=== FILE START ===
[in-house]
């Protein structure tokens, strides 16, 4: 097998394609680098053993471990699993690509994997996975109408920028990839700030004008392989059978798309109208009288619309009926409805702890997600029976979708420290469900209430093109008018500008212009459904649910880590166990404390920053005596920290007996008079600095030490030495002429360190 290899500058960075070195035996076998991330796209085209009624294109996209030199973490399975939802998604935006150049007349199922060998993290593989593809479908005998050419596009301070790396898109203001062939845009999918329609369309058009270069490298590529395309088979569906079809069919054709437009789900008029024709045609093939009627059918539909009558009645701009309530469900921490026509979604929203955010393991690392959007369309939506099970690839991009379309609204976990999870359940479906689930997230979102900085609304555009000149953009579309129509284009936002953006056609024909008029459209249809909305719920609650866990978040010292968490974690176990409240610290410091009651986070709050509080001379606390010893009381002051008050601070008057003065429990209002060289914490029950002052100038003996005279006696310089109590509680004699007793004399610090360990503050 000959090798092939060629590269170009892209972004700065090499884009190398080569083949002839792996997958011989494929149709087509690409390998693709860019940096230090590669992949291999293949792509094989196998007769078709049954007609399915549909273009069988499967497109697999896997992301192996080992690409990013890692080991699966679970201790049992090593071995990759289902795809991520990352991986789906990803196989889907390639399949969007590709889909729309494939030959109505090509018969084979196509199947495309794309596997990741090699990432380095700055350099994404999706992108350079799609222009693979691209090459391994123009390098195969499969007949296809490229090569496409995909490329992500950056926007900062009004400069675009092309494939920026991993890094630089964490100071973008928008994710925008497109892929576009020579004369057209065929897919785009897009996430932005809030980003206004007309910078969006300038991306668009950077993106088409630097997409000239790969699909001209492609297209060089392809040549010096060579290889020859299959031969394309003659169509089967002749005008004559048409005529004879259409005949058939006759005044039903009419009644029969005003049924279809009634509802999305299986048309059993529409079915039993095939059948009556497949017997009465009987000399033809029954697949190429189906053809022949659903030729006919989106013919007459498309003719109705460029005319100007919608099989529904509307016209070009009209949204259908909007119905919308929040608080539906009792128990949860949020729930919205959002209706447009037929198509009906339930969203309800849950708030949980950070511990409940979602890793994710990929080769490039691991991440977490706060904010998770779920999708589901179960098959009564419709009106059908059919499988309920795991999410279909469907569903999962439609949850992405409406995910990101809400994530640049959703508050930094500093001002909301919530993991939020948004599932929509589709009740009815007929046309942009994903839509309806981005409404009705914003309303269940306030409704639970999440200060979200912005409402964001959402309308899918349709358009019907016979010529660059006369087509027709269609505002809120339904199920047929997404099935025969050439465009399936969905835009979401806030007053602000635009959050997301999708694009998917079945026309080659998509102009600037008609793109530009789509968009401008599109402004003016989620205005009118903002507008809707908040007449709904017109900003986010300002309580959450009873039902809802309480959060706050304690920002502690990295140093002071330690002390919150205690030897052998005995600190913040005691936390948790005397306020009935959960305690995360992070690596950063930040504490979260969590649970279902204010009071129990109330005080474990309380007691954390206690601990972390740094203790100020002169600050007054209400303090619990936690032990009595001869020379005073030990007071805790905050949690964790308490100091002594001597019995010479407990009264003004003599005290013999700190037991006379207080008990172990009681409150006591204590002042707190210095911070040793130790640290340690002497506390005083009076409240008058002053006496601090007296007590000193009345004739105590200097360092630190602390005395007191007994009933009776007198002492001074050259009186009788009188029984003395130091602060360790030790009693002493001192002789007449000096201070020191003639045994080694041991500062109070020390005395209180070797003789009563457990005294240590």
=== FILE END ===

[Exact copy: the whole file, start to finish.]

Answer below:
[in-house]
């Protein structure tokens, strides 16, 4: 097998394609680098053993471990699993690509994997996975109408920028990839700030004008392989059978798309109208009288619309009926409805702890997600029976979708420290469900209430093109008018500008212009459904649910880590166990404390920053005596920290007996008079600095030490030495002429360190 290899500058960075070195035996076998991330796209085209009624294109996209030199973490399975939802998604935006150049007349199922060998993290593989593809479908005998050419596009301070790396898109203001062939845009999918329609369309058009270069490298590529395309088979569906079809069919054709437009789900008029024709045609093939009627059918539909009558009645701009309530469900921490026509979604929203955010393991690392959007369309939506099970690839991009379309609204976990999870359940479906689930997230979102900085609304555009000149953009579309129509284009936002953006056609024909008029459209249809909305719920609650866990978040010292968490974690176990409240610290410091009651986070709050509080001379606390010893009381002051008050601070008057003065429990209002060289914490029950002052100038003996005279006696310089109590509680004699007793004399610090360990503050 000959090798092939060629590269170009892209972004700065090499884009190398080569083949002839792996997958011989494929149709087509690409390998693709860019940096230090590669992949291999293949792509094989196998007769078709049954007609399915549909273009069988499967497109697999896997992301192996080992690409990013890692080991699966679970201790049992090593071995990759289902795809991520990352991986789906990803196989889907390639399949969007590709889909729309494939030959109505090509018969084979196509199947495309794309596997990741090699990432380095700055350099994404999706992108350079799609222009693979691209090459391994123009390098195969499969007949296809490229090569496409995909490329992500950056926007900062009004400069675009092309494939920026991993890094630089964490100071973008928008994710925008497109892929576009020579004369057209065929897919785009897009996430932005809030980003206004007309910078969006300038991306668009950077993106088409630097997409000239790969699909001209492609297209060089392809040549010096060579290889020859299959031969394309003659169509089967002749005008004559048409005529004879259409005949058939006759005044039903009419009644029969005003049924279809009634509802999305299986048309059993529409079915039993095939059948009556497949017997009465009987000399033809029954697949190429189906053809022949659903030729006919989106013919007459498309003719109705460029005319100007919608099989529904509307016209070009009209949204259908909007119905919308929040608080539906009792128990949860949020729930919205959002209706447009037929198509009906339930969203309800849950708030949980950070511990409940979602890793994710990929080769490039691991991440977490706060904010998770779920999708589901179960098959009564419709009106059908059919499988309920795991999410279909469907569903999962439609949850992405409406995910990101809400994530640049959703508050930094500093001002909301919530993991939020948004599932929509589709009740009815007929046309942009994903839509309806981005409404009705914003309303269940306030409704639970999440200060979200912005409402964001959402309308899918349709358009019907016979010529660059006369087509027709269609505002809120339904199920047929997404099935025969050439465009399936969905835009979401806030007053602000635009959050997301999708694009998917079945026309080659998509102009600037008609793109530009789509968009401008599109402004003016989620205005009118903002507008809707908040007449709904017109900003986010300002309580959450009873039902809802309480959060706050304690920002502690990295140093002071330690002390919150205690030897052998005995600190913040005691936390948790005397306020009935959960305690995360992070690596950063930040504490979260969590649970279902204010009071129990109330005080474990309380007691954390206690601990972390740094203790100020002169600050007054209400303090619990936690032990009595001869020379005073030990007071805790905050949690964790308490100091002594001597019995010479407990009264003004003599005290013999700190037991006379207080008990172990009681409150006591204590002042707190210095911070040793130790640290340690002497506390005083009076409240008058002053006496601090007296007590000193009345004739105590200097360092630190602390005395007191007994009933009776007198002492001074050259009186009788009188029984003395130091602060360790030790009693002493001192002789007449000096201070020191003639045994080694041991500062109070020390005395209180070797003789009563457990005294240590």